Thirty years ago, in the early hours of January 17, 1991, Operation “Desert Storm” began in the Persian Gulf, this war against Iraq opened the sequence of wars after the Cold War. The USA and its allies launched it at the moment when, after the collapse of the Berlin Wall, the Warsaw Pact and the Soviet Union were about to dissolve.
This operation created an entirely new geopolitical situation, and the US plotted a new strategy to take full advantage of it. In the 1980s, the US had supported Saddam Hussein‘s Iraq in the war against Khomeini’s Iran. But when this war ended in 1988, the US feared that Iraq would acquire a prominent role in the region. The US then implemented the “divide et impera” policy again.
The US pushed Kuwait to demand the immediate repayment of its credit granted to Iraq and to damage it by over-exploiting the oil field that extended under both territories. Washington made Baghdad believe it wanted to remain neutral in the conflict between the two countries, but when Iraqi troops invaded Kuwait in July 1990, US formed an international coalition against Iraq.
A force of 750,000 men, 70 percent of them were American, was sent to the Gulf under the orders of US General Schwarzkopf. For 43 days – since January 17, 1991 – the US and their allied air forces carried out over 110,000 sorties with 2,800 aircraft, dropping 250,000 bombs, including cluster bombs that released over 10 million submunitions. Together with the US, British, French, Italian, Greek, Spanish, Portuguese, Belgian, Dutch, Danish, Norwegian and Canadian air and naval forces participated in the bombing.
On February 23, coalition troops, comprising over half a million soldiers, launched the ground offensive. It ended on February 28 with a “temporary ceasefire” proclaimed by President George Bush Sr. Immediately after the Gulf War, Washington sent an unequivocal message to adversaries and allies: “The United States remains the only State with truly global strength, scope and influence in every dimension – political, economic and military.
There is no substitute for American leadership.” (US National Security Strategy, August 1991). The Gulf War is the first war in which the Italian Republic participated under US command, violating Article 11 of the Italian Constitution. NATO, while not participating officially as such, made its forces and bases available. A few months later, in November 1991, in the wake of the new US strategy the Atlantic Council launched the “new strategic concept of the Alliance.”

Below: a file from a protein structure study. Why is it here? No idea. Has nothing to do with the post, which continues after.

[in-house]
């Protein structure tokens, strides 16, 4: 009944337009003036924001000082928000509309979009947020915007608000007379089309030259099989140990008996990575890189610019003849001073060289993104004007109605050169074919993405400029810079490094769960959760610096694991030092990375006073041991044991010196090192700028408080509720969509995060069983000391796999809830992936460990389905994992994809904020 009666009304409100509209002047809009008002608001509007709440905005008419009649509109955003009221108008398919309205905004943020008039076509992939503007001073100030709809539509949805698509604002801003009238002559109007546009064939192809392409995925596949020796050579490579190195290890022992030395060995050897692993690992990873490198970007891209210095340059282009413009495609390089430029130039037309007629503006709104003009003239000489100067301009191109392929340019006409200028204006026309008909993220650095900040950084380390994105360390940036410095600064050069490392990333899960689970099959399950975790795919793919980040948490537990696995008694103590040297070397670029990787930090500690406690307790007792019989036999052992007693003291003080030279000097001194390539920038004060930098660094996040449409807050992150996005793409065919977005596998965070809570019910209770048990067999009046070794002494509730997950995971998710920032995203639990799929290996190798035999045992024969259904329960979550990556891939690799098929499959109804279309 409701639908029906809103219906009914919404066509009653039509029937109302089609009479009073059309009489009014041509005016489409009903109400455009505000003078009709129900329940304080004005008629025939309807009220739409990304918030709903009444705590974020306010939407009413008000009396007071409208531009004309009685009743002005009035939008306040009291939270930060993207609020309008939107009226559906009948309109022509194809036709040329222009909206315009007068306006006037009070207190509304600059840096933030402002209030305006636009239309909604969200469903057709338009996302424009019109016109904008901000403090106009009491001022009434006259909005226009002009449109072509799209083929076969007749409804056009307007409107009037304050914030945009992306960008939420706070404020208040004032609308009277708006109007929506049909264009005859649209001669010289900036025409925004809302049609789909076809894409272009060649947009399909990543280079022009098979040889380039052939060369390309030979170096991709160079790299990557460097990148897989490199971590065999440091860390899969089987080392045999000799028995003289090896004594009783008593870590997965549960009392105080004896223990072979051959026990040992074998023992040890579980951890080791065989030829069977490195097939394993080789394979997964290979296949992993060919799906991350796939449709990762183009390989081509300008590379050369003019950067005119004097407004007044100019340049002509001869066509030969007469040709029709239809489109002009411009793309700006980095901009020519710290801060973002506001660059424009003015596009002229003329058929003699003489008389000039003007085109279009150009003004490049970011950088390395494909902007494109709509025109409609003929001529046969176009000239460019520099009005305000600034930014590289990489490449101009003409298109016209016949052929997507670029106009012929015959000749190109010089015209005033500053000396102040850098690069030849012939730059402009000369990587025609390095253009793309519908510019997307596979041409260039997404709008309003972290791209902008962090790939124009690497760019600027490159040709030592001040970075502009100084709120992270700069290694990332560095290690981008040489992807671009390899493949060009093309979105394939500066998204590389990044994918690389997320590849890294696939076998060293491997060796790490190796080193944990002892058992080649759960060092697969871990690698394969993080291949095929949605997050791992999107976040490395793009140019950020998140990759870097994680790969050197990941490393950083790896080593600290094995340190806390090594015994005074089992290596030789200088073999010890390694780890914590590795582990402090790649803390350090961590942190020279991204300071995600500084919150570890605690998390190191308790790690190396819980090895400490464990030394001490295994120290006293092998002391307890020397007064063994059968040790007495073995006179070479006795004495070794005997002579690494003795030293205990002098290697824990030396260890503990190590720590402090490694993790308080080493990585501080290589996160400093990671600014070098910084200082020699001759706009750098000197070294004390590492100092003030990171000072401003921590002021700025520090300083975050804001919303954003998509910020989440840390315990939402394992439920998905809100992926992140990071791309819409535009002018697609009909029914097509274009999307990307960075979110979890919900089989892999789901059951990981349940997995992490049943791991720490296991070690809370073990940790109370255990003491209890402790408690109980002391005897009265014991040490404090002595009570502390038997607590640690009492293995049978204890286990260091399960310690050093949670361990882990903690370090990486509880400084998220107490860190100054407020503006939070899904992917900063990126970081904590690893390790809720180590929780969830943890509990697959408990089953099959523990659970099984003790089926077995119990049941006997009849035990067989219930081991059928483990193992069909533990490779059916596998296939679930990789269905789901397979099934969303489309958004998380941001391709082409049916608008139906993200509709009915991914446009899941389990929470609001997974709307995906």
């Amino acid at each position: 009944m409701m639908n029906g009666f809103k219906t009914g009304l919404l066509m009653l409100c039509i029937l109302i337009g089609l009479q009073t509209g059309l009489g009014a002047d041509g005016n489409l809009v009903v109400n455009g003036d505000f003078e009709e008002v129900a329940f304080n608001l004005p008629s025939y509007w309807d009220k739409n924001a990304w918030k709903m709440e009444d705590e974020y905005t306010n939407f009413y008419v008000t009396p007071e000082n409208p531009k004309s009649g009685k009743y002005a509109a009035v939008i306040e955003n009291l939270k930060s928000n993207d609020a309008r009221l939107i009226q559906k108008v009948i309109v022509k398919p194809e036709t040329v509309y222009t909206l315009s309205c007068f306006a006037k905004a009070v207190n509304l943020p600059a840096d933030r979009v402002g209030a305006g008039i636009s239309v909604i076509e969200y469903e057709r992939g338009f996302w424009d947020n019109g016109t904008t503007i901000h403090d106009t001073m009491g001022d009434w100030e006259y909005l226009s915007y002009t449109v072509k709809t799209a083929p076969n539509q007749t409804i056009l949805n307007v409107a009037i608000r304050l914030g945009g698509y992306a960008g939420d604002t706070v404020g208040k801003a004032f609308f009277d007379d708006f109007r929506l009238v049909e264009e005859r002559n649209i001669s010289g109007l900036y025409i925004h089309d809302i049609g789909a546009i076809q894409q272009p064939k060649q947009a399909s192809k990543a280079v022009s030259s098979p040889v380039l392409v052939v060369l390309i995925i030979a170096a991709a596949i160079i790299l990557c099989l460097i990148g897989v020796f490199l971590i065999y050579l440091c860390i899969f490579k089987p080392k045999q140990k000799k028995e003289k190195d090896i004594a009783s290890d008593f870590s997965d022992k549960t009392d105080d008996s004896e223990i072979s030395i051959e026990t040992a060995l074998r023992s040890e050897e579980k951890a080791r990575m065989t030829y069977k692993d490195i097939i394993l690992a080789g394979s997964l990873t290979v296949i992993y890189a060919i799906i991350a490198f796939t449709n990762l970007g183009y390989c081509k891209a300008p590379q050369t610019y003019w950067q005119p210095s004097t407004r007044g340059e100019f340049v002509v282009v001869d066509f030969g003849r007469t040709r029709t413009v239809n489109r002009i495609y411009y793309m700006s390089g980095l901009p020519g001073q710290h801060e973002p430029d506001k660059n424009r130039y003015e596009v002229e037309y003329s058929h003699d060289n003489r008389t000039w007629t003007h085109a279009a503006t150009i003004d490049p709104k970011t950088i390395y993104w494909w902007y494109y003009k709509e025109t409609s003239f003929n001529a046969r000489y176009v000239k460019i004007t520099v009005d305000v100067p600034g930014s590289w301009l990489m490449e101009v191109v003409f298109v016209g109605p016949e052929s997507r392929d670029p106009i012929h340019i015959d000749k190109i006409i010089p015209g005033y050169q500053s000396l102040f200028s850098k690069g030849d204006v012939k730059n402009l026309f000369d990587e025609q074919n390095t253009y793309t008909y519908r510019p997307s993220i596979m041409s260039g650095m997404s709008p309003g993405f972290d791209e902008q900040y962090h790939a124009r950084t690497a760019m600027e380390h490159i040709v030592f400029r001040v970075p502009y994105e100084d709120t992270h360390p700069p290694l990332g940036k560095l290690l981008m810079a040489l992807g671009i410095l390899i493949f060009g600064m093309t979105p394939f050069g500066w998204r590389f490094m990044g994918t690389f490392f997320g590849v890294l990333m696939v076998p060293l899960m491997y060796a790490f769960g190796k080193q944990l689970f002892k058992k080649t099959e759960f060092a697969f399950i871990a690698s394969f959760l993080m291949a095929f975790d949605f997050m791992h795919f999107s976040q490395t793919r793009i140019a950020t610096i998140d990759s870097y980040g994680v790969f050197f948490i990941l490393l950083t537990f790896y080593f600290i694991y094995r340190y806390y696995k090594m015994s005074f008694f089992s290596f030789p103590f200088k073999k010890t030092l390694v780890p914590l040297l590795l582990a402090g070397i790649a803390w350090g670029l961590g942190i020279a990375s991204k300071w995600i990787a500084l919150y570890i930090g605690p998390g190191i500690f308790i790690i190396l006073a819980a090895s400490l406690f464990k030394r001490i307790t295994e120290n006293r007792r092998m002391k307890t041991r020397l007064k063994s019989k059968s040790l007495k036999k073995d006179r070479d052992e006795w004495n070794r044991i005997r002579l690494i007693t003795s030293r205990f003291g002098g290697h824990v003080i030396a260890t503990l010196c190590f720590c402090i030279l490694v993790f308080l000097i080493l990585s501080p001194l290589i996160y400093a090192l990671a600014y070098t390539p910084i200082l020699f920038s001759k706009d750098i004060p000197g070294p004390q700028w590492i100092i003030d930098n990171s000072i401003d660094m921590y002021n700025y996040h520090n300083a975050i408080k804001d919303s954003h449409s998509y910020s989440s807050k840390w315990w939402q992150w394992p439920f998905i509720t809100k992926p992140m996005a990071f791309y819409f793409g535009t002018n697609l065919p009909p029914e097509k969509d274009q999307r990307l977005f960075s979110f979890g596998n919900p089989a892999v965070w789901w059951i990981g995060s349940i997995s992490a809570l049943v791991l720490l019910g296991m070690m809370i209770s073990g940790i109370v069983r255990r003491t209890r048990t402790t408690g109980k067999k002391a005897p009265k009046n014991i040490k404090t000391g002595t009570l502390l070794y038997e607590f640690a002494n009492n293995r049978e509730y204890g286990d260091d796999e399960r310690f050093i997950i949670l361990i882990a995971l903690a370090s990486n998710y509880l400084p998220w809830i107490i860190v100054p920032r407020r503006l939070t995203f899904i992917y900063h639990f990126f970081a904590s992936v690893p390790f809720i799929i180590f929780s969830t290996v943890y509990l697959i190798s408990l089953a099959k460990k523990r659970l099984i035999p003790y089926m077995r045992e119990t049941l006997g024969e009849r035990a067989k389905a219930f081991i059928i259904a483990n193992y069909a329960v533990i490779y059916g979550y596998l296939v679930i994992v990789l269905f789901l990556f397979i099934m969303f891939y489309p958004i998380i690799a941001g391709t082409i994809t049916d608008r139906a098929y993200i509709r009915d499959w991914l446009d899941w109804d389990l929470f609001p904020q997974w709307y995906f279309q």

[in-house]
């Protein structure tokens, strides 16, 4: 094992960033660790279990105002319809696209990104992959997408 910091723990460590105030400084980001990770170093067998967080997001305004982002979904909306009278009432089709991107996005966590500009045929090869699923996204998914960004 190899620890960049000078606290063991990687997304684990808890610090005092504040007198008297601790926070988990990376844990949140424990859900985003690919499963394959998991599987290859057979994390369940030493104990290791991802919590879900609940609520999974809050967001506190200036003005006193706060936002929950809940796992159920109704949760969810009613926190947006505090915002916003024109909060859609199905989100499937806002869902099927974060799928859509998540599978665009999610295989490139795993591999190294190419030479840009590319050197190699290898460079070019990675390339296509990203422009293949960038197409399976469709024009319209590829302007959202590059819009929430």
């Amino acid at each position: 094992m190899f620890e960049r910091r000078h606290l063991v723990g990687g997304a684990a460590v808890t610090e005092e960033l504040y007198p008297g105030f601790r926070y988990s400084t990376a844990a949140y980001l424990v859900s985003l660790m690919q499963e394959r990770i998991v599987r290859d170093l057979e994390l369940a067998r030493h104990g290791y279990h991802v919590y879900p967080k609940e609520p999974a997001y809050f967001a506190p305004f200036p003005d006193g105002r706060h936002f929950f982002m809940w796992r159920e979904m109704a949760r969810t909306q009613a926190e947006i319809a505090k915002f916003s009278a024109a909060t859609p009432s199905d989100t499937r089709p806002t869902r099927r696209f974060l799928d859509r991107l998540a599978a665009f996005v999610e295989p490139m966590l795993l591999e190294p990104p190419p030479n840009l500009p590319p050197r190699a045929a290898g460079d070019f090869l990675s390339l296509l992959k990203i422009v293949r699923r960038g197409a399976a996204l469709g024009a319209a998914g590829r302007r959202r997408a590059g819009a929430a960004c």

The same year in Italy the “new defense model” was launched, and, overturning the Constitution, indicated the armed forces’ mission “to protect national interests wherever necessary.” Thus, with the Gulf War the strategy that guided the subsequent wars under US command – Yugoslavia 1999, Afghanistan 2001, Iraq 2003, Libya 2011, Syria 2011, and others – was born and presented as “humanitarian operations for the export of democracy.”
How much this corresponded to the truth is testified by the millions of dead, disabled, orphans, refugees caused by the Gulf War, in what President Bush called “the crucible of the new world order” in August 1991. One and a half million deaths should be added, including the death of half a million children caused in Iraq by the subsequent 12 years of embargo, plus many more due to the long-term effects of depleted uranium bullets used extensively in the war.
After the deadly embargo, the new massacre was caused by the second war on Iraq launched in 2003. In the same “crucible” thousands of billions of dollars spent on the war burned: only for the second war in Iraq, the Congressional Office of the Budget estimated US long-term spending at approximately $2 trillion.
All this must be borne in mind when, shortly, someone in the big media will remind us of the thirtieth anniversary of the Gulf War, “the crucible of the new world order.”